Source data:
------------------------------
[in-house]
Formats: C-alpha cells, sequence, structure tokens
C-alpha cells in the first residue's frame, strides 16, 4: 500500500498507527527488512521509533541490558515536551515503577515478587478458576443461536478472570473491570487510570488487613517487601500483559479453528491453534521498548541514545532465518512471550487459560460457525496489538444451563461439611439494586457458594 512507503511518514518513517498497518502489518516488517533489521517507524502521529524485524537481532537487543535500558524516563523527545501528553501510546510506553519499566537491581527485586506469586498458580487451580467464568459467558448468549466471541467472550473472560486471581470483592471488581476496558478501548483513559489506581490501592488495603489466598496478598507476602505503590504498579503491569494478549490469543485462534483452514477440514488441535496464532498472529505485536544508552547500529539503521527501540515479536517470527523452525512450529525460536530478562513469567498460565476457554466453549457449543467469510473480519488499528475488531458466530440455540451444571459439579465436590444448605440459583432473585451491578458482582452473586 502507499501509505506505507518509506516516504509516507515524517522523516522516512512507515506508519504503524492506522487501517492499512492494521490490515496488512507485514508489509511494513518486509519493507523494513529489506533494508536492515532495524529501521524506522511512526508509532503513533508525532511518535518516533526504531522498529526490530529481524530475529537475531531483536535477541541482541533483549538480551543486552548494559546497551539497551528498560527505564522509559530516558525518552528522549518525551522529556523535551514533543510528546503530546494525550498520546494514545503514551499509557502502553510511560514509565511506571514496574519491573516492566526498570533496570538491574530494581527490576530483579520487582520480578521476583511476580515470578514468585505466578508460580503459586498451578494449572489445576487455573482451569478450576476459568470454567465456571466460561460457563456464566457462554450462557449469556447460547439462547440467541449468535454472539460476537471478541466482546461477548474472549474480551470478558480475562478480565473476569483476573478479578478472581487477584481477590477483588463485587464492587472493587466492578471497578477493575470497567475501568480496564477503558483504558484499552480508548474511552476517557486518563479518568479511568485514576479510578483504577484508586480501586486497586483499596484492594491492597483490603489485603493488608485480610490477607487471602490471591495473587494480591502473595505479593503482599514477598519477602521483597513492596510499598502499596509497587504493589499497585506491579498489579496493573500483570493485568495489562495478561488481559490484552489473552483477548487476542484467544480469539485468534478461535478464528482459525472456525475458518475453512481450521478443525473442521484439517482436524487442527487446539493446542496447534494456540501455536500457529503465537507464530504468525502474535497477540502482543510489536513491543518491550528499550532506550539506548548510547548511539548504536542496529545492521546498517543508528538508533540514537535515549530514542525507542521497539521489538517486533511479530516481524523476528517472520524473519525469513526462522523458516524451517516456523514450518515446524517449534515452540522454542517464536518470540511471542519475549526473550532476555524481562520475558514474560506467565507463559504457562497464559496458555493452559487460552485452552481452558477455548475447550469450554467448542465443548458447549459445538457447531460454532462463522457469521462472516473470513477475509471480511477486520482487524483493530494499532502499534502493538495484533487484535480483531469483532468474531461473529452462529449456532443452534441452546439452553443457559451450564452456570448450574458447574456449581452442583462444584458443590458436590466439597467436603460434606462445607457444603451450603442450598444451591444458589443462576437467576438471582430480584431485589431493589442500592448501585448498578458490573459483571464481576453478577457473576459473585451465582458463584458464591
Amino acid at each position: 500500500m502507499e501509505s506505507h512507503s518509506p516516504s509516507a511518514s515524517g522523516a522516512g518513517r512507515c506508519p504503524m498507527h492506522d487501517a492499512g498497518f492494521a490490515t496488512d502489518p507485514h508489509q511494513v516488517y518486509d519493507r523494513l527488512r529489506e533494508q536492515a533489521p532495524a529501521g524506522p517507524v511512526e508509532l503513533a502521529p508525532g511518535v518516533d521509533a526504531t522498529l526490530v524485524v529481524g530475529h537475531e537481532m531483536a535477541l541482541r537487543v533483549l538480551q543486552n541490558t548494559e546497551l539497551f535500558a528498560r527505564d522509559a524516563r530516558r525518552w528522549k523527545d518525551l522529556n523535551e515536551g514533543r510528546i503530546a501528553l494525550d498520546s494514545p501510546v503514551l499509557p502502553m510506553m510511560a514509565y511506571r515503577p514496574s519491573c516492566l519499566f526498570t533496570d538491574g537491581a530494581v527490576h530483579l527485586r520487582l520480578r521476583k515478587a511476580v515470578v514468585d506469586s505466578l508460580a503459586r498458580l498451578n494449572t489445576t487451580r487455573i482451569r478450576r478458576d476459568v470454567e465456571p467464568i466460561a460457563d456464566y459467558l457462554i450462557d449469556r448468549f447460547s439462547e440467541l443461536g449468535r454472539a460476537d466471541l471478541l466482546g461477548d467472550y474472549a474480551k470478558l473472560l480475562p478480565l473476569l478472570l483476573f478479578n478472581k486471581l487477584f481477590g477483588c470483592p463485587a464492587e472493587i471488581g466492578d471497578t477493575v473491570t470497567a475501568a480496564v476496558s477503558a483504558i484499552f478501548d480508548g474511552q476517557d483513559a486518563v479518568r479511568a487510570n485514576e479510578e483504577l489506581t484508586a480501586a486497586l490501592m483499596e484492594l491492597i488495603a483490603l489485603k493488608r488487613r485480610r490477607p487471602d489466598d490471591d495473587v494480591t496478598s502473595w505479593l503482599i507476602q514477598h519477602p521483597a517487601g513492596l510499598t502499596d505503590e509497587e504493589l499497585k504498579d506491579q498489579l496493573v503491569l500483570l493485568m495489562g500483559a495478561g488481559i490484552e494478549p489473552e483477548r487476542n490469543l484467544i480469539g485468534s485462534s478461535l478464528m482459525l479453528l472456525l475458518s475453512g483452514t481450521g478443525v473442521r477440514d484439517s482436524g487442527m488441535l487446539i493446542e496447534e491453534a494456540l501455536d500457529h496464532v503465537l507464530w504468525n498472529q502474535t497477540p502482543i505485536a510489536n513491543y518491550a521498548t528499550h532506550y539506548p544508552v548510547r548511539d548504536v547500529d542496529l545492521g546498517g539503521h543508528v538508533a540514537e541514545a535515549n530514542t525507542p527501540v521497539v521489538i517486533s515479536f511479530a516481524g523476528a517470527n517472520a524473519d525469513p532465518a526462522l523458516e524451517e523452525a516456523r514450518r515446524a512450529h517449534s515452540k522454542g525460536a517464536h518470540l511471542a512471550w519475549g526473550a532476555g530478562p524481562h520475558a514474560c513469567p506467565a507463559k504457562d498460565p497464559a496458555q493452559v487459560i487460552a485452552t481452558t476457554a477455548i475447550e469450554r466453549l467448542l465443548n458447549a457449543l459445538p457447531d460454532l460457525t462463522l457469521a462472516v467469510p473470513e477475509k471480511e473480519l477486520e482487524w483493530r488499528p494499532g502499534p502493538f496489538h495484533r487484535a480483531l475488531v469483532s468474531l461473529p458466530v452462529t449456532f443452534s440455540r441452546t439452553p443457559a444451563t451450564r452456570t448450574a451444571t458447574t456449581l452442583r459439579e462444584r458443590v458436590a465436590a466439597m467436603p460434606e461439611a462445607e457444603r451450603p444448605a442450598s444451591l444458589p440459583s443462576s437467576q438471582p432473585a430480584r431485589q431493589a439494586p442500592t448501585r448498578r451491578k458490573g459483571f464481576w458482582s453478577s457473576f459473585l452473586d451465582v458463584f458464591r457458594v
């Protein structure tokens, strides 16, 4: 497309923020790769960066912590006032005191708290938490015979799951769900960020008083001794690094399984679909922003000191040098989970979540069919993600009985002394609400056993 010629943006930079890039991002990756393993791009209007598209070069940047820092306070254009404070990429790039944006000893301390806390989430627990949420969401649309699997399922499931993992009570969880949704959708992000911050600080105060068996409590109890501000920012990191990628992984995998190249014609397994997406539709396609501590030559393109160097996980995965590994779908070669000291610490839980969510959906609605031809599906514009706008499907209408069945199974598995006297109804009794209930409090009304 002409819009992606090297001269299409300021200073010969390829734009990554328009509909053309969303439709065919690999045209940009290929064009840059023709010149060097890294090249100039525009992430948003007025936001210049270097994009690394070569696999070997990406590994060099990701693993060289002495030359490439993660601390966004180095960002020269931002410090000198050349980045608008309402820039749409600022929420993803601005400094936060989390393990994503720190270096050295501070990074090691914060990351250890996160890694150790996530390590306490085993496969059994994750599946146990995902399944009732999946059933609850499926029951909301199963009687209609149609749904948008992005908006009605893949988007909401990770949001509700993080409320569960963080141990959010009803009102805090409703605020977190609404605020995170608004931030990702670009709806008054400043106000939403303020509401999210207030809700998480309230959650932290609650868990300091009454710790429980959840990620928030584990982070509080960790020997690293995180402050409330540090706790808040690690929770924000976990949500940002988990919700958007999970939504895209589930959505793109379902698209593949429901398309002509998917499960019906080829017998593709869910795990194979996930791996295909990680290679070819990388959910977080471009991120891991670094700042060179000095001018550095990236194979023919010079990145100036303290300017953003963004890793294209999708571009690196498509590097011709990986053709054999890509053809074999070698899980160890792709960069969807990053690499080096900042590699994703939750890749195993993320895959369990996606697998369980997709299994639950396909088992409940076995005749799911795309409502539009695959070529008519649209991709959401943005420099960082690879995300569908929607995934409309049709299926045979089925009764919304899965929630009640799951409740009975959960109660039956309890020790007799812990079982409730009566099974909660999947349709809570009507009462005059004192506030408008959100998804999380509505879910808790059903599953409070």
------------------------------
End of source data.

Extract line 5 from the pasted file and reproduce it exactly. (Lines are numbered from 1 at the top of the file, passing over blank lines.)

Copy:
């Protein structure tokens, strides 16, 4: 497309923020790769960066912590006032005191708290938490015979799951769900960020008083001794690094399984679909922003000191040098989970979540069919993600009985002394609400056993 010629943006930079890039991002990756393993791009209007598209070069940047820092306070254009404070990429790039944006000893301390806390989430627990949420969401649309699997399922499931993992009570969880949704959708992000911050600080105060068996409590109890501000920012990191990628992984995998190249014609397994997406539709396609501590030559393109160097996980995965590994779908070669000291610490839980969510959906609605031809599906514009706008499907209408069945199974598995006297109804009794209930409090009304 002409819009992606090297001269299409300021200073010969390829734009990554328009509909053309969303439709065919690999045209940009290929064009840059023709010149060097890294090249100039525009992430948003007025936001210049270097994009690394070569696999070997990406590994060099990701693993060289002495030359490439993660601390966004180095960002020269931002410090000198050349980045608008309402820039749409600022929420993803601005400094936060989390393990994503720190270096050295501070990074090691914060990351250890996160890694150790996530390590306490085993496969059994994750599946146990995902399944009732999946059933609850499926029951909301199963009687209609149609749904948008992005908006009605893949988007909401990770949001509700993080409320569960963080141990959010009803009102805090409703605020977190609404605020995170608004931030990702670009709806008054400043106000939403303020509401999210207030809700998480309230959650932290609650868990300091009454710790429980959840990620928030584990982070509080960790020997690293995180402050409330540090706790808040690690929770924000976990949500940002988990919700958007999970939504895209589930959505793109379902698209593949429901398309002509998917499960019906080829017998593709869910795990194979996930791996295909990680290679070819990388959910977080471009991120891991670094700042060179000095001018550095990236194979023919010079990145100036303290300017953003963004890793294209999708571009690196498509590097011709990986053709054999890509053809074999070698899980160890792709960069969807990053690499080096900042590699994703939750890749195993993320895959369990996606697998369980997709299994639950396909088992409940076995005749799911795309409502539009695959070529008519649209991709959401943005420099960082690879995300569908929607995934409309049709299926045979089925009764919304899965929630009640799951409740009975959960109660039956309890020790007799812990079982409730009566099974909660999947349709809570009507009462005059004192506030408008959100998804999380509505879910808790059903599953409070």